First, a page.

Daily Dish: House Passes Every Student Succeeds Act, One Step Closer to Leaving #NCLB Behind
December 03, 2015 02:49 pm
The U.S. House of Representatives passed the Every Student Succeeds Act (ESSA) yesterday, the bipartisan legislation to the replace No Child Left Behind Act (NCLB). The bill passed by a vote of 359 to 64, with all House democrats voting in favor, and 178 republicans voting in favor and 64 voting against. The Senate will likely vote on the bill early next week, after which the President is expected to sign it into law.
A special edition of the Alliance’s Federal Flash series explores some of the major changes ESSA will have on federal education policy, and details some of the key differences between ESSA and NCLB. These include the shift of power from federal to state control in several areas, accountability, the role of waivers, and how the bill aims to support low performing student subgroups. Watch the Flash episode below:
Before the House vote, the Alliance released a letter of support for the bill, detailing positives within the legislation. Yesterday, Alliance President Bob Wise shared his thoughts on ESSA and how the legislation aims to continue increasing high school graduation rate and support the nation’s students.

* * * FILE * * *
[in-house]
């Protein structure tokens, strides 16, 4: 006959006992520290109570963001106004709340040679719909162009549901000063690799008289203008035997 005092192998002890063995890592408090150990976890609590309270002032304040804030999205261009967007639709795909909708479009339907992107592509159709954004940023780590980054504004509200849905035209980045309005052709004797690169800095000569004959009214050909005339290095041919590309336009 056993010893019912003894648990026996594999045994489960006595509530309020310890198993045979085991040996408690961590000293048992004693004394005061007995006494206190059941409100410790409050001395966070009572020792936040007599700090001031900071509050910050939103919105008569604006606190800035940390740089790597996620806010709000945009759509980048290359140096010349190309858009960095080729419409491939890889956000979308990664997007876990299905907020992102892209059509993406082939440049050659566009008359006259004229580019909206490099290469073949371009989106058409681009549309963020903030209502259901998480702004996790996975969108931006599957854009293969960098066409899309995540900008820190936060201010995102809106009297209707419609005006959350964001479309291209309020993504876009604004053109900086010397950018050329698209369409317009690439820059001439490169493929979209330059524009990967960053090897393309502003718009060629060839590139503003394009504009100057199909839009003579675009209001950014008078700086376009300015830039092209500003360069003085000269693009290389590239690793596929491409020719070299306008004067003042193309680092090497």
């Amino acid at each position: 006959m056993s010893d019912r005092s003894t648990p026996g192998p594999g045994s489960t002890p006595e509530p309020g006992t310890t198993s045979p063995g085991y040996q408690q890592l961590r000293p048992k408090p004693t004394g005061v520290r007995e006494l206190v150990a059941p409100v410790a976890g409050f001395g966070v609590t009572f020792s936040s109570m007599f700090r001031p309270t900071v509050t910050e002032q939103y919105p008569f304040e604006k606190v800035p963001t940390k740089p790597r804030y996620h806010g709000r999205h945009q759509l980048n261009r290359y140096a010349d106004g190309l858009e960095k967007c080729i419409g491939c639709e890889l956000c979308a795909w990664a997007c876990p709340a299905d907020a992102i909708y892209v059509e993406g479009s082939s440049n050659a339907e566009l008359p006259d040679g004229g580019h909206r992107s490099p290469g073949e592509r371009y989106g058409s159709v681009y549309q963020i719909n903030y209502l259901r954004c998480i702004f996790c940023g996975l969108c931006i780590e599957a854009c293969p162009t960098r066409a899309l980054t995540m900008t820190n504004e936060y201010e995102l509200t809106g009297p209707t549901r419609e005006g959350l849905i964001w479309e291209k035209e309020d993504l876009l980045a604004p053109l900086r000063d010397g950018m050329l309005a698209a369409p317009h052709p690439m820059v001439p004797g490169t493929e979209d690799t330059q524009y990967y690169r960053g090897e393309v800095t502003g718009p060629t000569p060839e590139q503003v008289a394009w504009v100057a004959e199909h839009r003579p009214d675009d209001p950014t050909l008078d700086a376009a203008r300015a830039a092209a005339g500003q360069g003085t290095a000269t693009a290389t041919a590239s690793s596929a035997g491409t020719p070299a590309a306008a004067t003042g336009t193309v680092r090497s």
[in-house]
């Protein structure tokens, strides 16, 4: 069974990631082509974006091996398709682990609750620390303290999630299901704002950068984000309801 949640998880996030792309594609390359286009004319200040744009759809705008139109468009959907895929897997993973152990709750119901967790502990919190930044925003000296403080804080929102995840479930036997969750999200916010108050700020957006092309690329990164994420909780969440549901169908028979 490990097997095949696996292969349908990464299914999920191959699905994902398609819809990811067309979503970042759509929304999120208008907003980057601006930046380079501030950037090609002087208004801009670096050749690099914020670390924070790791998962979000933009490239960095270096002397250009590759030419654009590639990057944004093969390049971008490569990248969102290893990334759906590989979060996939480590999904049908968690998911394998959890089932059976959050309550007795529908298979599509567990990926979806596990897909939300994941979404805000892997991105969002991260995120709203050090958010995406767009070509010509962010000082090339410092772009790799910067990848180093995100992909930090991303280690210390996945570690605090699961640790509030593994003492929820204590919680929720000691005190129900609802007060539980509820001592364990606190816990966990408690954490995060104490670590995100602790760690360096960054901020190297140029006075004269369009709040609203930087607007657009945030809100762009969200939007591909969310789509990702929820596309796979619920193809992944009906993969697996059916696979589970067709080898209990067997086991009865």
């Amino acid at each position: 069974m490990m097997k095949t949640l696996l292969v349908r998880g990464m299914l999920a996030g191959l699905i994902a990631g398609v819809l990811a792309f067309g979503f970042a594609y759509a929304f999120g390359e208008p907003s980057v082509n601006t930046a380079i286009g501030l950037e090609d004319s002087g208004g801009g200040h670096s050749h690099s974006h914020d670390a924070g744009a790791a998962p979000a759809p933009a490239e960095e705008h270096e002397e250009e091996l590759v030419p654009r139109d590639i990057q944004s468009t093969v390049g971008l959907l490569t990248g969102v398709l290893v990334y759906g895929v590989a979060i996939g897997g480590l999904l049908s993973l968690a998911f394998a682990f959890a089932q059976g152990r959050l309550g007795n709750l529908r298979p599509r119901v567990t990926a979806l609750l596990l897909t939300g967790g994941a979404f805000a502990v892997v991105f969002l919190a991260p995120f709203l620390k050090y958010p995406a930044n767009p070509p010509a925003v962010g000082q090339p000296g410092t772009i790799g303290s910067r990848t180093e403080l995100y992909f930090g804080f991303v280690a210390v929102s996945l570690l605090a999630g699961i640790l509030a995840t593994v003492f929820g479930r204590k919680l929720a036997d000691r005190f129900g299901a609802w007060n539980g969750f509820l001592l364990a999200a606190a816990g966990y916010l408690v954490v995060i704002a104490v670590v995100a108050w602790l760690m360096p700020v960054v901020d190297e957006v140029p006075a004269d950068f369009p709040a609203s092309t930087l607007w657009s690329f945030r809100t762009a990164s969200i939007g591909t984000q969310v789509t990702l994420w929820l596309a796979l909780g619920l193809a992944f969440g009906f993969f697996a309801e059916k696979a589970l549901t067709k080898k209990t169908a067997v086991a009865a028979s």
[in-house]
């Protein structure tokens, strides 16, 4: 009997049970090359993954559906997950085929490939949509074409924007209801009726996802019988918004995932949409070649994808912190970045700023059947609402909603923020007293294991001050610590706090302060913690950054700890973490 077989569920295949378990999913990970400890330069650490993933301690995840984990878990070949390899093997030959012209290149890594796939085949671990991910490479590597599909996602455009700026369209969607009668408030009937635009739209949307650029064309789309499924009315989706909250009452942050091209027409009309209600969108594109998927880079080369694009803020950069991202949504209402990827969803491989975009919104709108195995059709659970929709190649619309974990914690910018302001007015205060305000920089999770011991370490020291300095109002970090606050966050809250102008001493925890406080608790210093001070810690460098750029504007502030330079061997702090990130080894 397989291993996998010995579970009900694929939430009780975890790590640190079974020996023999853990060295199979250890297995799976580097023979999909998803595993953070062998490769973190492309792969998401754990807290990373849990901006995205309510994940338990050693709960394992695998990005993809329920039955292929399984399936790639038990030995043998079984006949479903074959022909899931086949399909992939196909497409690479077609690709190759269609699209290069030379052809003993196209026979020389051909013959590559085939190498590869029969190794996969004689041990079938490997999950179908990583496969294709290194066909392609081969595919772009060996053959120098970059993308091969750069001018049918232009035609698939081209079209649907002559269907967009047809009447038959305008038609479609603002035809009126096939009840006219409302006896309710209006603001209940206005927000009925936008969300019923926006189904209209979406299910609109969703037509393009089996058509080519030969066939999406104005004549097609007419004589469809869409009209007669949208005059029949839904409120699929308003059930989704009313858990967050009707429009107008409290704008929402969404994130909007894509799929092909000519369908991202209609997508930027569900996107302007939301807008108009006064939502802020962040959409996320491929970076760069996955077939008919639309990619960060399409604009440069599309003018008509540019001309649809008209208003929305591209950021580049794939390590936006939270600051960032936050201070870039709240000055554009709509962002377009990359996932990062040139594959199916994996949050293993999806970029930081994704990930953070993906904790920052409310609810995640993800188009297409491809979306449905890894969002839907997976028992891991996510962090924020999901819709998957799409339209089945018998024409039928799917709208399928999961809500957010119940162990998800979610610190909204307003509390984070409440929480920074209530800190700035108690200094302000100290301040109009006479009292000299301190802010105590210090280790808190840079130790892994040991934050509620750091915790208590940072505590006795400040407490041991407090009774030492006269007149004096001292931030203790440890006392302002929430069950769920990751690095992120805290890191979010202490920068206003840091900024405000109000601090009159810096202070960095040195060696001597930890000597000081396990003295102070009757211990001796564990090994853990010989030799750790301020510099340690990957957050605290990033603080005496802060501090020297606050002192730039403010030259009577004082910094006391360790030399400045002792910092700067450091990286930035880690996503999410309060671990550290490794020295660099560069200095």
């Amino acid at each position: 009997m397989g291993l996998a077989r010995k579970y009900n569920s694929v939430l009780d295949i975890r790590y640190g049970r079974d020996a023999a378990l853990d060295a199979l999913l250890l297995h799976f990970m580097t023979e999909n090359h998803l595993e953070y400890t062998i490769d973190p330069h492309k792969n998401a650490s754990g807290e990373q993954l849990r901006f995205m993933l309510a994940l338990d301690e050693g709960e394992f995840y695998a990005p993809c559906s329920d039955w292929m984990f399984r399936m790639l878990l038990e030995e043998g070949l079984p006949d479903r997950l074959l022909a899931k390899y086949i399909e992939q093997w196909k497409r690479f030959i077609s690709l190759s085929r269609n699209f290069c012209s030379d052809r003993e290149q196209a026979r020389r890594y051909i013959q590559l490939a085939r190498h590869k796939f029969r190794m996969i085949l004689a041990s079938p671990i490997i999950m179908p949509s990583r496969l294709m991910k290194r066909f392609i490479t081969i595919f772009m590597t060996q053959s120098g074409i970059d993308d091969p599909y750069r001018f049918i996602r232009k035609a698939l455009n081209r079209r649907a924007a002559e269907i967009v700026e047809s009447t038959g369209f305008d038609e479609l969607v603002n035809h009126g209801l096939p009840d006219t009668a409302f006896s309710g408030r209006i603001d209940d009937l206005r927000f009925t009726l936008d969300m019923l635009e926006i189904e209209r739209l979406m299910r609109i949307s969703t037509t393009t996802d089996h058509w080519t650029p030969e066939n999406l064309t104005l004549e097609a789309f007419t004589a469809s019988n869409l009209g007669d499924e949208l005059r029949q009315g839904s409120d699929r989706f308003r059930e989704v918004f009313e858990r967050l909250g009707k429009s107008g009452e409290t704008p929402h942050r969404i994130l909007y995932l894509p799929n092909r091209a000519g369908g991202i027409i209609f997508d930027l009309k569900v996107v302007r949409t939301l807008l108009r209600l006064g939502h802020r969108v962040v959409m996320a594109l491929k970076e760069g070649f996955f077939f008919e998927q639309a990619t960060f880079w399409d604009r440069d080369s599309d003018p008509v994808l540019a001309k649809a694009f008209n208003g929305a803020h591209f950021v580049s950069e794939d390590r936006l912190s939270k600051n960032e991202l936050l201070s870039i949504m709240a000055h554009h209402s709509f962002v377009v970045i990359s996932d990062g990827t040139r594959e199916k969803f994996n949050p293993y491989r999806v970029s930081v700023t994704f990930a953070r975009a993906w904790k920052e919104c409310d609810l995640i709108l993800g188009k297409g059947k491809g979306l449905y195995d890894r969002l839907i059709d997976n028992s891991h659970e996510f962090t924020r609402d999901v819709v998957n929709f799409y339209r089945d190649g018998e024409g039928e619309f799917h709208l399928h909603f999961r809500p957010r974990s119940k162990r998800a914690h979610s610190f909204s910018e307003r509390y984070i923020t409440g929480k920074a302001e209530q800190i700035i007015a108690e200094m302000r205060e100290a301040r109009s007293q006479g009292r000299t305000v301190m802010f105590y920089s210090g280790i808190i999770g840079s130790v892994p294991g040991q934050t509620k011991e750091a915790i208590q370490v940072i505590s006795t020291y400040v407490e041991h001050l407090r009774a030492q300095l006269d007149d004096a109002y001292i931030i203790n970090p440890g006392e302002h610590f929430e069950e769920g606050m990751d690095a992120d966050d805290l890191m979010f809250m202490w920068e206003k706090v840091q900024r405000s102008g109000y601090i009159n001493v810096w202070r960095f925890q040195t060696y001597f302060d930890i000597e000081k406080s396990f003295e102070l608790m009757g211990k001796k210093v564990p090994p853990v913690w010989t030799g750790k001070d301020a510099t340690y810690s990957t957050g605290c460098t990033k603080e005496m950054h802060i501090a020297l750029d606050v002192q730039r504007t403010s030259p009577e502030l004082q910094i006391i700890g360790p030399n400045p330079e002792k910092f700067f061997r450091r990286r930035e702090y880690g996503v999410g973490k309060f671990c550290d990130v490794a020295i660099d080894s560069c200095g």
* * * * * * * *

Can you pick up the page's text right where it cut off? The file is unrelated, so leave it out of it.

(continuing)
Education Secretary Arne Duncan expressed his enthusiasm that the bill will serve all students, regardless of where they live. He was quoted in the Washington Post as saying: “We are encouraged that the bill passed by the House today would codify the vision that we have long advocated for giving a fair shot at a great education to every child in America – regardless of zip code…[the bill] reflects more of that vision than nearly any observer expected.”
As the Post notes, the House was seen as the hurdle the bill needed to jump, due to resistance from conservative Republicans who believe the legislation did not do enough to reduce the federal role in education. ESSA was a result of bipartisan efforts, emphasized Rep. John Kline, chairman of the House Committee on Education and the Workforce, who said: “To make progress, you find common ground. But make no mistake: We compromised on the details, and we did not compromise our principles.”
More to follow in the coming days as ESSA continues on the legislative train!
Be sure to stay up to date on issues in education policy by receiving an email alert when the next Federal Flash video is available. Email Alliance@all4ed.org to sign up.